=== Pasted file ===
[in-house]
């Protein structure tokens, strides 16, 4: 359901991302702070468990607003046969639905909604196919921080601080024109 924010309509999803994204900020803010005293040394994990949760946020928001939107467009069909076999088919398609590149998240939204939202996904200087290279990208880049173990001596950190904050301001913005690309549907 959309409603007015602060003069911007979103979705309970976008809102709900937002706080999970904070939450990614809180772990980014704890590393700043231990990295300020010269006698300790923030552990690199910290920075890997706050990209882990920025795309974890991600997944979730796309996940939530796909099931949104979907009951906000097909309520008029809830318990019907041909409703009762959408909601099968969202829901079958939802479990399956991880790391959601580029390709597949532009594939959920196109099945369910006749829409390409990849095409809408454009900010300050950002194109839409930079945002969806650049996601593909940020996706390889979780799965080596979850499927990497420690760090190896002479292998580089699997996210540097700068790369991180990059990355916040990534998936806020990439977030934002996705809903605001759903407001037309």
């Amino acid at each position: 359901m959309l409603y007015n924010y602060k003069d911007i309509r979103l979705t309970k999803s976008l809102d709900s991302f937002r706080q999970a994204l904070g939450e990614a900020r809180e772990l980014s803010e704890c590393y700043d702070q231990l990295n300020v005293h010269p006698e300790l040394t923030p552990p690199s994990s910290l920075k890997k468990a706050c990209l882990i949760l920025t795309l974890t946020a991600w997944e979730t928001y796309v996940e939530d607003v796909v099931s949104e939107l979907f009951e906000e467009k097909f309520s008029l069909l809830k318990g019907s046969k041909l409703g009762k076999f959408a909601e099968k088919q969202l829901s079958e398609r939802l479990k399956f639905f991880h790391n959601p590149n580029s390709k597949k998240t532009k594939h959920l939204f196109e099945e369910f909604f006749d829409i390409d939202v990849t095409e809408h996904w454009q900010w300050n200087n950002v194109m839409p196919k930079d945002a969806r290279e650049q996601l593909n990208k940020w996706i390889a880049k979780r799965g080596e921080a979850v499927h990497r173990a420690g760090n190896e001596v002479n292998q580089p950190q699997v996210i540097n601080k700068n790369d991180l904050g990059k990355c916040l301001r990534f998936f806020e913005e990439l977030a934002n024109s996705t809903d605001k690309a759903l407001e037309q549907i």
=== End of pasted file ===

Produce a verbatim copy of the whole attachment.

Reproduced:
[in-house]
């Protein structure tokens, strides 16, 4: 359901991302702070468990607003046969639905909604196919921080601080024109 924010309509999803994204900020803010005293040394994990949760946020928001939107467009069909076999088919398609590149998240939204939202996904200087290279990208880049173990001596950190904050301001913005690309549907 959309409603007015602060003069911007979103979705309970976008809102709900937002706080999970904070939450990614809180772990980014704890590393700043231990990295300020010269006698300790923030552990690199910290920075890997706050990209882990920025795309974890991600997944979730796309996940939530796909099931949104979907009951906000097909309520008029809830318990019907041909409703009762959408909601099968969202829901079958939802479990399956991880790391959601580029390709597949532009594939959920196109099945369910006749829409390409990849095409809408454009900010300050950002194109839409930079945002969806650049996601593909940020996706390889979780799965080596979850499927990497420690760090190896002479292998580089699997996210540097700068790369991180990059990355916040990534998936806020990439977030934002996705809903605001759903407001037309």
């Amino acid at each position: 359901m959309l409603y007015n924010y602060k003069d911007i309509r979103l979705t309970k999803s976008l809102d709900s991302f937002r706080q999970a994204l904070g939450e990614a900020r809180e772990l980014s803010e704890c590393y700043d702070q231990l990295n300020v005293h010269p006698e300790l040394t923030p552990p690199s994990s910290l920075k890997k468990a706050c990209l882990i949760l920025t795309l974890t946020a991600w997944e979730t928001y796309v996940e939530d607003v796909v099931s949104e939107l979907f009951e906000e467009k097909f309520s008029l069909l809830k318990g019907s046969k041909l409703g009762k076999f959408a909601e099968k088919q969202l829901s079958e398609r939802l479990k399956f639905f991880h790391n959601p590149n580029s390709k597949k998240t532009k594939h959920l939204f196109e099945e369910f909604f006749d829409i390409d939202v990849t095409e809408h996904w454009q900010w300050n200087n950002v194109m839409p196919k930079d945002a969806r290279e650049q996601l593909n990208k940020w996706i390889a880049k979780r799965g080596e921080a979850v499927h990497r173990a420690g760090n190896e001596v002479n292998q580089p950190q699997v996210i540097n601080k700068n790369d991180l904050g990059k990355c916040l301001r990534f998936f806020e913005e990439l977030a934002n024109s996705t809903d605001k690309a759903l407001e037309q549907i």